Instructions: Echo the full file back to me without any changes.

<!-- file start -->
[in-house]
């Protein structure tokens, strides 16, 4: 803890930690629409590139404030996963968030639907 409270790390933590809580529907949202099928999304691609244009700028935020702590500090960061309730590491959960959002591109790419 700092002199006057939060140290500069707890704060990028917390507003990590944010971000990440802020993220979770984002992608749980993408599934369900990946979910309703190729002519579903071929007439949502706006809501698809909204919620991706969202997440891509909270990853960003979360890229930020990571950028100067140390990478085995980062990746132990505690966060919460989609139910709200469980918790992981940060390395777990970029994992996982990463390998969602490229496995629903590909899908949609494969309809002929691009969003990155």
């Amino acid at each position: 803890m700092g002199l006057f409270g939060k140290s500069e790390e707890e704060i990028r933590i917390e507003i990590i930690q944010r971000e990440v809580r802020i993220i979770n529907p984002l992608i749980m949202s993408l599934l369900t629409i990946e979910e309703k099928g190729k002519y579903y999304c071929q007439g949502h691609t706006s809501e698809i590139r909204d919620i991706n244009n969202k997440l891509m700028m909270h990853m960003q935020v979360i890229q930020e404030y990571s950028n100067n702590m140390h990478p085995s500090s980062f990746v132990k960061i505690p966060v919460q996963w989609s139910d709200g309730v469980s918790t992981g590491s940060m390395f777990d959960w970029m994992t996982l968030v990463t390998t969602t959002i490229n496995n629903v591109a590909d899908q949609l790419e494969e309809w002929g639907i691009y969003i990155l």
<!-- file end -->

[in-house]
């Protein structure tokens, strides 16, 4: 803890930690629409590139404030996963968030639907 409270790390933590809580529907949202099928999304691609244009700028935020702590500090960061309730590491959960959002591109790419 700092002199006057939060140290500069707890704060990028917390507003990590944010971000990440802020993220979770984002992608749980993408599934369900990946979910309703190729002519579903071929007439949502706006809501698809909204919620991706969202997440891509909270990853960003979360890229930020990571950028100067140390990478085995980062990746132990505690966060919460989609139910709200469980918790992981940060390395777990970029994992996982990463390998969602490229496995629903590909899908949609494969309809002929691009969003990155």
């Amino acid at each position: 803890m700092g002199l006057f409270g939060k140290s500069e790390e707890e704060i990028r933590i917390e507003i990590i930690q944010r971000e990440v809580r802020i993220i979770n529907p984002l992608i749980m949202s993408l599934l369900t629409i990946e979910e309703k099928g190729k002519y579903y999304c071929q007439g949502h691609t706006s809501e698809i590139r909204d919620i991706n244009n969202k997440l891509m700028m909270h990853m960003q935020v979360i890229q930020e404030y990571s950028n100067n702590m140390h990478p085995s500090s980062f990746v132990k960061i505690p966060v919460q996963w989609s139910d709200g309730v469980s918790t992981g590491s940060m390395f777990d959960w970029m994992t996982l968030v990463t390998t969602t959002i490229n496995n629903v591109a590909d899908q949609l790419e494969e309809w002929g639907i691009y969003i990155l």